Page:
Line of the Day

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From Time’s James Poniewozik: “In this corner, contempt for Obama’s celebrity; in that corner, contempt for McCain’s tactics. If your opponent tries to make you Britney Spears, you try to make him into the paparrazzi.”

He does bring up an interesting point about the McCain campaign’s inclusion of Britney and Paris in the ad. It was destined to get a lot of free airtime, as no news outlet could quite resist the temptation to play it and comment on its effectiveness — or lack thereof.

He also sees shades of Rove in the approach, given that he tried to turn Kerry strengths (like his Vietnam service) into weaknesses.

Poniewozik writes, “You can make Obama into to Britney Spears, or John Kerry, or Malcolm X. I’m not sure you can make him into all three at the same time. (Is there a template in American culture for an Ivy-league-snob, black-militant, out-of-control former Mouseketeer?) Sure there is some overlap between one aspect of one attack and another, but overall, it’s a scattershot way of attacking. (Compare this with the elitist-windsurfer attacks against John Kerry, which however unfair, were consistent and clearly, immediately effective.) And if you’re choosing among all the possible ways to “other” Obama, is this really the most devastating argument against an opponent: “He’s just sooooo popular! He thinks he’s all that!”

The Politico’s Carrie Budoff Brown sees it working, judging by the atmosphere among journalists and even late-night comedians.

“The snickers about Obama’s perceived smugness may have a very real political impact as McCain’s camp launched its most forceful effort yet to define him negatively. It released a TV ad Wednesday describing Obama as the “biggest celebrity in the world,” comparable to Paris Hilton and Britney Spears, stars who are famous for attitude rather than accomplishments.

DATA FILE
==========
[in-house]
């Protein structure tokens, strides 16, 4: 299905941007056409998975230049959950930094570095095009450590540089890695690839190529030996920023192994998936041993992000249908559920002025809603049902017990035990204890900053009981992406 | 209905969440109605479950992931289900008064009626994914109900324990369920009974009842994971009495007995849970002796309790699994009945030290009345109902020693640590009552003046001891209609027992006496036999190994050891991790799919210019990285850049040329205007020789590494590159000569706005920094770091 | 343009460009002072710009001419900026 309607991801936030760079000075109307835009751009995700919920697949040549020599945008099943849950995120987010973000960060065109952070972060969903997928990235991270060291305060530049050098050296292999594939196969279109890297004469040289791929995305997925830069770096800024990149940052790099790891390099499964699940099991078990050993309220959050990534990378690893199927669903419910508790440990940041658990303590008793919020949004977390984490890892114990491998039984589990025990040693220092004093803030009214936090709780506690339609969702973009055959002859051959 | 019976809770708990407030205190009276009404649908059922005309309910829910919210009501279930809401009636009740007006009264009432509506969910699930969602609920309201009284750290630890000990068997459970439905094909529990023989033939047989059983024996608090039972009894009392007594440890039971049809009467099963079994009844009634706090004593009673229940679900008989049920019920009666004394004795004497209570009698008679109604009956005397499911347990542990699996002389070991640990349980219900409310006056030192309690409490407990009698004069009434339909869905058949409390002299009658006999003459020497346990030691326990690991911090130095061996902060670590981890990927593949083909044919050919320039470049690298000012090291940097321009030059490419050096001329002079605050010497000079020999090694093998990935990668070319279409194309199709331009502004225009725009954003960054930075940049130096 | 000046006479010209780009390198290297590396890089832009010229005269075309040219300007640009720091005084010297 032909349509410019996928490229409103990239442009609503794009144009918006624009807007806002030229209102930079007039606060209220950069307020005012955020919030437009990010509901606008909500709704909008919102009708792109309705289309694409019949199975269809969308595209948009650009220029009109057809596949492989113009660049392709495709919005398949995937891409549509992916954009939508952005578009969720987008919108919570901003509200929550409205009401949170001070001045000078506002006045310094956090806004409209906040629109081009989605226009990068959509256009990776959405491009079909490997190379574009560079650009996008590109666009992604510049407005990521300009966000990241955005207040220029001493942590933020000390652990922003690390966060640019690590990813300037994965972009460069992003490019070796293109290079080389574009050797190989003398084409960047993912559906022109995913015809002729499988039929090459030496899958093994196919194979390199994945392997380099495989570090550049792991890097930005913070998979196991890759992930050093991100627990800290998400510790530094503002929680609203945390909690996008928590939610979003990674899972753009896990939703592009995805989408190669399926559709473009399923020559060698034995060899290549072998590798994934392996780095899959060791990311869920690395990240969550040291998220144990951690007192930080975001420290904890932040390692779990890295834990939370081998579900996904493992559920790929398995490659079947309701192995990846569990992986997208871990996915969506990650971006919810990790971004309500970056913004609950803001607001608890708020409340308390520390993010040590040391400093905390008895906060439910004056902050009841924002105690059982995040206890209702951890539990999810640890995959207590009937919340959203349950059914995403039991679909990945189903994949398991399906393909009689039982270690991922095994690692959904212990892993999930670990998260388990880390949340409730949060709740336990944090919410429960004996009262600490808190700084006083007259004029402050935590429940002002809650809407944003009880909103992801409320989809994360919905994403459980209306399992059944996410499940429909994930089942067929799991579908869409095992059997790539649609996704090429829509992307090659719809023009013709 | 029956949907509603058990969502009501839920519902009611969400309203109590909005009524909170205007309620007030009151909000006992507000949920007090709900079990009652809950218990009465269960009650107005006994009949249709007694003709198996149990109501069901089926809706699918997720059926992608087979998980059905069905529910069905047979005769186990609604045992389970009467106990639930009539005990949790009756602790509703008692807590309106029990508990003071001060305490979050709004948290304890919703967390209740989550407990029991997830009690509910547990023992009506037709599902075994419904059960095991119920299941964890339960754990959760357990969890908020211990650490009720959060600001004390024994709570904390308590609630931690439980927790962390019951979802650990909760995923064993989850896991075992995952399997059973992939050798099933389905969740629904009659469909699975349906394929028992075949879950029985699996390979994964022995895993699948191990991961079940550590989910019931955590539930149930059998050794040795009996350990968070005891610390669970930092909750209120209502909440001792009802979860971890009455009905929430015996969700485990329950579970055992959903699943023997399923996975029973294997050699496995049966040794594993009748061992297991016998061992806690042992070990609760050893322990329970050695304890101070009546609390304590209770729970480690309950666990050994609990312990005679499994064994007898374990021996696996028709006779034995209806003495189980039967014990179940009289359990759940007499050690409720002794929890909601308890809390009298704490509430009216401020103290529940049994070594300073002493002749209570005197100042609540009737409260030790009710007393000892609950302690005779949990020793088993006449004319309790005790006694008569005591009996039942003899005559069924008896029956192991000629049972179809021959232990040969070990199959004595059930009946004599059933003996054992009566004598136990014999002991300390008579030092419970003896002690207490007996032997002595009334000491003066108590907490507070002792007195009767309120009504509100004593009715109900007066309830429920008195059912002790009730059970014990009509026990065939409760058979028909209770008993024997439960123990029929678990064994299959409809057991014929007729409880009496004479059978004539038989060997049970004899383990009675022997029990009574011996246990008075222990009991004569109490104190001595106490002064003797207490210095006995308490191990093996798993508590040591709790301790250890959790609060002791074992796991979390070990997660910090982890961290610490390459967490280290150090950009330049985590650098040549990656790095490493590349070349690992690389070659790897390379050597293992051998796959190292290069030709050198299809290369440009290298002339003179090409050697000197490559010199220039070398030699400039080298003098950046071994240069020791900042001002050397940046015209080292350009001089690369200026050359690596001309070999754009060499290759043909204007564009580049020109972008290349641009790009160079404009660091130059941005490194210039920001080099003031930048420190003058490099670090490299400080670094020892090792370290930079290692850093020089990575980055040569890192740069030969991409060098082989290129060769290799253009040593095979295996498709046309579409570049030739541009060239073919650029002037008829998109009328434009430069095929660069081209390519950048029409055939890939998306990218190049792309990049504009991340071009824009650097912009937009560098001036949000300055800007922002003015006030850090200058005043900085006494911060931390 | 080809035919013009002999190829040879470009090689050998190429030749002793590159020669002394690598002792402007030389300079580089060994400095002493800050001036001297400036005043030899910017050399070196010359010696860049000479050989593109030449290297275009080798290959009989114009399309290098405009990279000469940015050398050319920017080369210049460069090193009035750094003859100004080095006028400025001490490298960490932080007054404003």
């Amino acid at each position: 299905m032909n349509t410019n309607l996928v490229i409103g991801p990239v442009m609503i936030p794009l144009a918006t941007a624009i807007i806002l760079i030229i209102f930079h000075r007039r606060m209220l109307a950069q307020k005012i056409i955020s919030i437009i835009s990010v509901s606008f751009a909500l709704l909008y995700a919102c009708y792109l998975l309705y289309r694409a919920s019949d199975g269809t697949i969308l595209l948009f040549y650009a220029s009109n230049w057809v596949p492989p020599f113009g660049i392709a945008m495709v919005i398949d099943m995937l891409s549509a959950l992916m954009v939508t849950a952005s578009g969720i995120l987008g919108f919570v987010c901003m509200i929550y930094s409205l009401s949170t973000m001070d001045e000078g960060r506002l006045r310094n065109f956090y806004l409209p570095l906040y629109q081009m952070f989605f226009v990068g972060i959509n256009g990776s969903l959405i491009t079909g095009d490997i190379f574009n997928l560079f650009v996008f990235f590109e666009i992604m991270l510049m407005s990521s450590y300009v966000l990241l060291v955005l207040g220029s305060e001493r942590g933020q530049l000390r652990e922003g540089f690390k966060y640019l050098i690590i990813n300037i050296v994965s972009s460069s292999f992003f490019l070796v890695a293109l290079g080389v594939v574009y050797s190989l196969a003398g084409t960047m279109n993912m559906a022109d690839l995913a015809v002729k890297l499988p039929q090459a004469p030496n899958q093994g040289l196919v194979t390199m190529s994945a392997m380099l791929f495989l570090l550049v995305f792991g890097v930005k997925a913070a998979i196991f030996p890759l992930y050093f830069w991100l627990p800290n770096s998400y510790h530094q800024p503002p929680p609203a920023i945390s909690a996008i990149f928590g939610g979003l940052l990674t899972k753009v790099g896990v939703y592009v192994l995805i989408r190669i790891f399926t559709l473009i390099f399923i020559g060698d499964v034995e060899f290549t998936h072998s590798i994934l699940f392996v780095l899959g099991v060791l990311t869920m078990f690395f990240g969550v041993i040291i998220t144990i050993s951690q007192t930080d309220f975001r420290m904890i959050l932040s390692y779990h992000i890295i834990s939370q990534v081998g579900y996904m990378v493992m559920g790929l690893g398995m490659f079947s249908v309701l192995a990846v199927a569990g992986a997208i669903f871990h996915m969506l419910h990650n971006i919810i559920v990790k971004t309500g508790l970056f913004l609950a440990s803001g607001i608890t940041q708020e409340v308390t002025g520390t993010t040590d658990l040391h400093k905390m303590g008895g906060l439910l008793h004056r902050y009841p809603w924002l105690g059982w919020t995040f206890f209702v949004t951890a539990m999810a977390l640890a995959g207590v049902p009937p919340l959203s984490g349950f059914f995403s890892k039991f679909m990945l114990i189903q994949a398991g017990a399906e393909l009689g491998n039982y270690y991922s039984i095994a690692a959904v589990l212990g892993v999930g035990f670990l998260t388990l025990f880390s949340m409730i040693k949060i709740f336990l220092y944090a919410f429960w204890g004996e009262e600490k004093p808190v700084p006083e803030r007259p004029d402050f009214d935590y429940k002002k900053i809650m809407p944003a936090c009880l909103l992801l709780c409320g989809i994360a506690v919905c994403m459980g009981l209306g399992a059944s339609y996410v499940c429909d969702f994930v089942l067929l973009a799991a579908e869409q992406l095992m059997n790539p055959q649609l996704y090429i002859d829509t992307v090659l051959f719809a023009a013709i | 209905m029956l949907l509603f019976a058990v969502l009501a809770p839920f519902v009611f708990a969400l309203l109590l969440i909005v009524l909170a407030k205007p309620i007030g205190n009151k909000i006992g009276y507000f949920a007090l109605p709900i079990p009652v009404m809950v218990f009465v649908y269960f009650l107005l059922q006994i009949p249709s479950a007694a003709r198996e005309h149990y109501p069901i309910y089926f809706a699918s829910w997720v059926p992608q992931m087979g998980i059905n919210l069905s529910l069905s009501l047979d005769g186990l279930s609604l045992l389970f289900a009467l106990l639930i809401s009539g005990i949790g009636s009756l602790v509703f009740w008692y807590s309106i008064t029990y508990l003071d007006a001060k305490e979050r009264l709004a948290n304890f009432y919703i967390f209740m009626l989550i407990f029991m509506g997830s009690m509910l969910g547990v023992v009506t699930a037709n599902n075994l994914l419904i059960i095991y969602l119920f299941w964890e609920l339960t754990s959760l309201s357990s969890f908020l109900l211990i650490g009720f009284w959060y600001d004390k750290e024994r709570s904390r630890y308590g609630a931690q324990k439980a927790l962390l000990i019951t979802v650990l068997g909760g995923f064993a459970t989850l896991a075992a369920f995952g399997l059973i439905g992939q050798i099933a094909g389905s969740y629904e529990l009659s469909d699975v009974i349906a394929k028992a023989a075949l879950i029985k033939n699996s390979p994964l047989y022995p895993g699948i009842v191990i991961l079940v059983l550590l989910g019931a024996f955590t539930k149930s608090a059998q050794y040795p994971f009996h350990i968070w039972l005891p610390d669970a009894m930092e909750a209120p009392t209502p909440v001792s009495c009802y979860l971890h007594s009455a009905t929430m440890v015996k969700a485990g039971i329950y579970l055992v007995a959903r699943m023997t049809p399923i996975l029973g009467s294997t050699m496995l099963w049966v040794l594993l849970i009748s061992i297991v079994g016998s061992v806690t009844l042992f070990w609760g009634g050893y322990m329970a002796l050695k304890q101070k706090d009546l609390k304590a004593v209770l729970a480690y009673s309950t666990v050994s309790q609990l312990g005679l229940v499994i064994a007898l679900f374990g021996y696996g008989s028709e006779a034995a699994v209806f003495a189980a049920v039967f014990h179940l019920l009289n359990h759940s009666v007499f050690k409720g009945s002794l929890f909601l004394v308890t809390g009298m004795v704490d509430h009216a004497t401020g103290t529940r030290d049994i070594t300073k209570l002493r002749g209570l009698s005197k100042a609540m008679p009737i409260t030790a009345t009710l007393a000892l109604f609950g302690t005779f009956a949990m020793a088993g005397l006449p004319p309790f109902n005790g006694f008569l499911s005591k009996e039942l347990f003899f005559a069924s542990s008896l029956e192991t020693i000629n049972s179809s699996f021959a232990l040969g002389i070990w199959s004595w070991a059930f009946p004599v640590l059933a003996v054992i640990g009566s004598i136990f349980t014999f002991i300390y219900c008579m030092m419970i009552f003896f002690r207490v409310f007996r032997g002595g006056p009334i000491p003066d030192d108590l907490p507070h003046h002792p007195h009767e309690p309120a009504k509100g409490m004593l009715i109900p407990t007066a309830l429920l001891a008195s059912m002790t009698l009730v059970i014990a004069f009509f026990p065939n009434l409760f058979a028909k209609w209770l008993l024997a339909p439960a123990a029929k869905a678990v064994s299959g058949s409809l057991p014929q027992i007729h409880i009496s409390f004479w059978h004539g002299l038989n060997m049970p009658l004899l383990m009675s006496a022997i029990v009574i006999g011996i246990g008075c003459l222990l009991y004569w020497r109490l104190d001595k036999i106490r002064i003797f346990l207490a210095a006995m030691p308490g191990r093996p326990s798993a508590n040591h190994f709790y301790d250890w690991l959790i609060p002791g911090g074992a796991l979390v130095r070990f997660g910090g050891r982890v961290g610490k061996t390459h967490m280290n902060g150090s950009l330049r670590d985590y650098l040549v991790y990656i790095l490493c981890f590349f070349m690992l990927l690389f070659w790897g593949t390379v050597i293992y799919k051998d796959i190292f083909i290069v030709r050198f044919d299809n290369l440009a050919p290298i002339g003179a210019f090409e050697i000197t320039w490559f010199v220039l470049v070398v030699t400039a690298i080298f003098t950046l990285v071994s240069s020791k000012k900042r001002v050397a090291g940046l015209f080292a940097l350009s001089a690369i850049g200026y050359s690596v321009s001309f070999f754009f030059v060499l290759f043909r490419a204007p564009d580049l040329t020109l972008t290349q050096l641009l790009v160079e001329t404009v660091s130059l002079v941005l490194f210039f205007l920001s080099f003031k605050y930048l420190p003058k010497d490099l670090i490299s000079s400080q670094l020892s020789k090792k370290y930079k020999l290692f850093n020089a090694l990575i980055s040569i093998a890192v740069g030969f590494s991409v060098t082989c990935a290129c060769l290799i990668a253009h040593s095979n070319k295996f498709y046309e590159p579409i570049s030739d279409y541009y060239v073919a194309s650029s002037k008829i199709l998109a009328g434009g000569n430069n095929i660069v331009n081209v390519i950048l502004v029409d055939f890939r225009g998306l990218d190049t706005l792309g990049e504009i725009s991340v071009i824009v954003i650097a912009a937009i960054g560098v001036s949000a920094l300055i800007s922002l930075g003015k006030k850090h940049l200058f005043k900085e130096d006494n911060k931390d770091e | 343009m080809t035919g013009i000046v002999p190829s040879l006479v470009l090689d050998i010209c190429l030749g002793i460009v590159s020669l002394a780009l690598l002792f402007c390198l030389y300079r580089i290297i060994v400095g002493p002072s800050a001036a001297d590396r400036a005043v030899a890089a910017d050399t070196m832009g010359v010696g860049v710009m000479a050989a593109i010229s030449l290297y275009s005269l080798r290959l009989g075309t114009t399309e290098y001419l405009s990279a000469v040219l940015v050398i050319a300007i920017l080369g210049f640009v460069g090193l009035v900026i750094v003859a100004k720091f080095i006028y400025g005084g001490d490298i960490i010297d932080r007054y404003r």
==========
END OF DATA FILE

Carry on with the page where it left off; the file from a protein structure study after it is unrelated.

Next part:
“The harsher treatment from comedians and columnists — coupled with the shift by McCain from attacking on policy to character issues — underscores the fine line that Obama is walking between confident and cocky. Once at pains to present himself as presidential, Obama now faces criticism for doing it too well.”

Marc Ambinder asks, “Wasn’t McCain the original politician celebrity?” And a Republican strategist writes in to note that the ad violates Michael Deaver’s rule of politics: People pay more attention to the visuals, and in the spot it is Obama who is shown among adoring and American flag-waving crowds.

And here’s an excerpt from A&E’s 2005 movie based on McCain’s POW experiences in Vietnam, “Faith of My Fathers”

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